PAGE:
7 Reasons to Worry About Next Week

Earnings season is off to a reasonably good start, but don't get too comfortable. Just wait until you hear what Corporate America has to say next week.

There are still plenty of companies posting lower earnings than they did a year ago. Let's go over a few of the names that are expected to go the wrong way on the bottom line next week.


Latest Quarter EPS (Estimated)

Year-Ago Quarter EPS

My Watchlist

Corinthian Colleges (NAS: COCO)




GeoEye (NAS: GEOY)




JDS Uniphase (NAS: JDSU)




Garmin (NAS: GRMN)




Tesla Motors (NAS: TSLA)




Eastman Kodak (NYS: EK)




Starbucks (NAS: SBUX)




Source: Thomson Reuters.

Clearing the table
Let's start at the top with Corinthian.

The for-profit secondary educator was a recession-resistant growth stock a few years ago. As the economy began to teeter, Corinthian's enrollments grew as displaced workers -- or the soon-to-be displaced workers -- sought out ways to conveniently and cost-effectively retool their skill sets and beef up their resumes.

The entire niche has been slammed over the past year, as crummy student repayment rates and faltering enrollments have rained on the previously all-weather specialty. Corinthian hasn't posted a quarterly deficit in years, but that's exactly what the pros see coming on Tuesday.

GeoEye also reports Tuesday. The provider of high-resolution satellite imagery wouldn't seem to be in trouble. Government demand may be at risk given budgetary cutbacks, but there's enough private sector demand -- from mapping websites to oil companies -- to keep the company and its shutterbug ways busy. In fact, Wall Street does see a marginal uptick in revenue at GeoEye. The rub here is that dinged-up margins are weighing on bottom-line growth.

JDSU is a fiber-optic component supplier. Telecom equipment companies have been volatile in recent quarters, and JDSU investors are bracing for a slowdown. Analysts also see lower earnings for the upcoming quarter and for all of fiscal 2012.

Garmin isn't a surprising name to see here. A few years ago, Garmin's GPS gadgetry was the hot gadget for drivers. Who needs a Garmin nuvi these days when more and more people have smartphones? Garmin has other products in its arsenal. Garmin fans will also argue that a dedicated GPS gizmo is easier to use than a smartphone, even with an integrated dashboard system. Unfortunately, people these days prefer to own fewer devices that do more.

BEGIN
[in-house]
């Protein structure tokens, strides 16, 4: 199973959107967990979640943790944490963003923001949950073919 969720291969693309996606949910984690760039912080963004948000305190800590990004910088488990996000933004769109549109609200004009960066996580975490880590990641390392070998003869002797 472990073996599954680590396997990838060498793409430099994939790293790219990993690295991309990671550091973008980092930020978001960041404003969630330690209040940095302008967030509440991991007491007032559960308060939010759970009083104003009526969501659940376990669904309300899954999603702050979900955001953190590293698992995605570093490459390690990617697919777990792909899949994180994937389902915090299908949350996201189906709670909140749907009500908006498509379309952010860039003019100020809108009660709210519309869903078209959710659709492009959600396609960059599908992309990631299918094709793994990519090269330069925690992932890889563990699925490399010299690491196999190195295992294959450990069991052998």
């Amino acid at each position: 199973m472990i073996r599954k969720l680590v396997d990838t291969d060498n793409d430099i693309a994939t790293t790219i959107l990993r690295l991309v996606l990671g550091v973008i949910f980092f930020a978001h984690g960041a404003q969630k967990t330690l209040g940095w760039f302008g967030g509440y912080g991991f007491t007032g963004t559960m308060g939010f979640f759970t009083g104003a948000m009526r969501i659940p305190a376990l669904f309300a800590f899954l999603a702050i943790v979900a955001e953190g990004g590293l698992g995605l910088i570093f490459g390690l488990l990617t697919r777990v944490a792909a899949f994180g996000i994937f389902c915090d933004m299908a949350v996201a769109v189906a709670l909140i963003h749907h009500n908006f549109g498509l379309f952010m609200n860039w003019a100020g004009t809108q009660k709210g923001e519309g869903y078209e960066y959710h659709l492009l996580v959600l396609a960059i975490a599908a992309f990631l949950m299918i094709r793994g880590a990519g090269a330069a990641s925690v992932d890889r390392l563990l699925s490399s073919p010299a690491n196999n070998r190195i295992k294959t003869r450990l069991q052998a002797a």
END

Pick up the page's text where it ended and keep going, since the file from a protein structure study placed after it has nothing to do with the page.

Tesla is the automaker that was making electric cars before gas-less cars were cool. We're still heading toward next year's Model S rollout. Tesla's more affordable sedan will grow its presence on the road, but -- for now -- the red ink is getting worse.

Kodak may be rich in patents, but it's poor in profitability. Life hasn't been the same since digital cameras and online photo-sharing has slurped up demand for film and photofinishing. Things haven't been easy for the pioneer that has only managed three profitable quarters since the end of 2007.

Finally, we have Starbucks. Everyone seems to love the notion of the barista baron as a growth stock, but reality pours a stronger brew. Wall Street is braced for a slight dip on profitability and a mere 4% top-line advance.

Why the long face, short-seller?
These companies have seen better days. The market has rewarded many of these stocks with reasonable gains over the past year, but they still haven't earned those upticks.

The good news here is that Wall Street already expects these companies to deliver shrinking bottom lines. In other words, the bad news is already baked into the shares.

The more I think about it, the less worried I become.

How do you think these stocks will fare when they report next week? Share your thoughts in the comment box below.

At the time thisarticle was published The Motley Fool owns shares of Starbucks. Motley Fool newsletter services have recommended buying shares of GeoEye and Starbucks. Try any of our Foolish newsletter services free for 30 days. We Fools may not all hold the same opinions, but we all believe that considering a diverse range of insights makes us better investors. The Motley Fool has a disclosure policy.Longtime Fool contributor Rick Munarriz calls them as he sees them. He does not own shares in any of the stocks in this story. Rick is also part of theRule Breakersnewsletter research team, seeking out tomorrow's ultimate growth stocks a day early.

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